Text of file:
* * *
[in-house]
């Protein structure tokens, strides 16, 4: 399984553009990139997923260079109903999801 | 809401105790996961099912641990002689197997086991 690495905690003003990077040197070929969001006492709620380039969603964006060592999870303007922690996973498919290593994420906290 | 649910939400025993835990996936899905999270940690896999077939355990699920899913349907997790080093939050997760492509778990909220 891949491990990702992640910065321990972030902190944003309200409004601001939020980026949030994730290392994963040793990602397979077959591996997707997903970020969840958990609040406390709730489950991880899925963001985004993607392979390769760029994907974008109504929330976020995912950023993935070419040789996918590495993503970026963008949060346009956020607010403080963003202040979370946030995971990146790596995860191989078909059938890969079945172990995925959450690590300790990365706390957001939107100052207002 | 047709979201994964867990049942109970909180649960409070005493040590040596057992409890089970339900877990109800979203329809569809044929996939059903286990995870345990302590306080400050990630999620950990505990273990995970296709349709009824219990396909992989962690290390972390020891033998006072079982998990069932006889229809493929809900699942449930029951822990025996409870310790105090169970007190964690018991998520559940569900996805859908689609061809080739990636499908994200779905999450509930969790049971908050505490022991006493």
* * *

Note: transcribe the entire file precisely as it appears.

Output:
[in-house]
């Protein structure tokens, strides 16, 4: 399984553009990139997923260079109903999801 | 809401105790996961099912641990002689197997086991 690495905690003003990077040197070929969001006492709620380039969603964006060592999870303007922690996973498919290593994420906290 | 649910939400025993835990996936899905999270940690896999077939355990699920899913349907997790080093939050997760492509778990909220 891949491990990702992640910065321990972030902190944003309200409004601001939020980026949030994730290392994963040793990602397979077959591996997707997903970020969840958990609040406390709730489950991880899925963001985004993607392979390769760029994907974008109504929330976020995912950023993935070419040789996918590495993503970026963008949060346009956020607010403080963003202040979370946030995971990146790596995860191989078909059938890969079945172990995925959450690590300790990365706390957001939107100052207002 | 047709979201994964867990049942109970909180649960409070005493040590040596057992409890089970339900877990109800979203329809569809044929996939059903286990995870345990302590306080400050990630999620950990505990273990995970296709349709009824219990396909992989962690290390972390020891033998006072079982998990069932006889229809493929809900699942449930029951822990025996409870310790105090169970007190964690018991998520559940569900996805859908689609061809080739990636499908994200779905999450509930969790049971908050505490022991006493």